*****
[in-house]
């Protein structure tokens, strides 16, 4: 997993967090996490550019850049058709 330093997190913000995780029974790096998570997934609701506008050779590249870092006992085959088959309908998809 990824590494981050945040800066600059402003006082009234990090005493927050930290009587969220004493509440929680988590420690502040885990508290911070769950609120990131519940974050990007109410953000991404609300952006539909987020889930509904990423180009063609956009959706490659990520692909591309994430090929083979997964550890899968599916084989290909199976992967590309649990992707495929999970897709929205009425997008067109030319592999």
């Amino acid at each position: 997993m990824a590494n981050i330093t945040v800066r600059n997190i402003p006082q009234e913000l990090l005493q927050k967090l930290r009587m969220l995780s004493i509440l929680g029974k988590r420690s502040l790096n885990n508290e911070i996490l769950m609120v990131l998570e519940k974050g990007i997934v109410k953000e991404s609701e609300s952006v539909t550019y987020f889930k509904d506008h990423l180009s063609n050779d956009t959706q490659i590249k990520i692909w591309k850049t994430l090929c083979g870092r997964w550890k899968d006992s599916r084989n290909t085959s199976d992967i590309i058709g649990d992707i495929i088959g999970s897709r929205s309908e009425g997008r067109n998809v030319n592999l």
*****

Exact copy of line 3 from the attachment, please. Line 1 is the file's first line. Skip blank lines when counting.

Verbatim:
């Amino acid at each position: 997993m990824a590494n981050i330093t945040v800066r600059n997190i402003p006082q009234e913000l990090l005493q927050k967090l930290r009587m969220l995780s004493i509440l929680g029974k988590r420690s502040l790096n885990n508290e911070i996490l769950m609120v990131l998570e519940k974050g990007i997934v109410k953000e991404s609701e609300s952006v539909t550019y987020f889930k509904d506008h990423l180009s063609n050779d956009t959706q490659i590249k990520i692909w591309k850049t994430l090929c083979g870092r997964w550890k899968d006992s599916r084989n290909t085959s199976d992967i590309i058709g649990d992707i495929i088959g999970s897709r929205s309908e009425g997008r067109n998809v030319n592999l």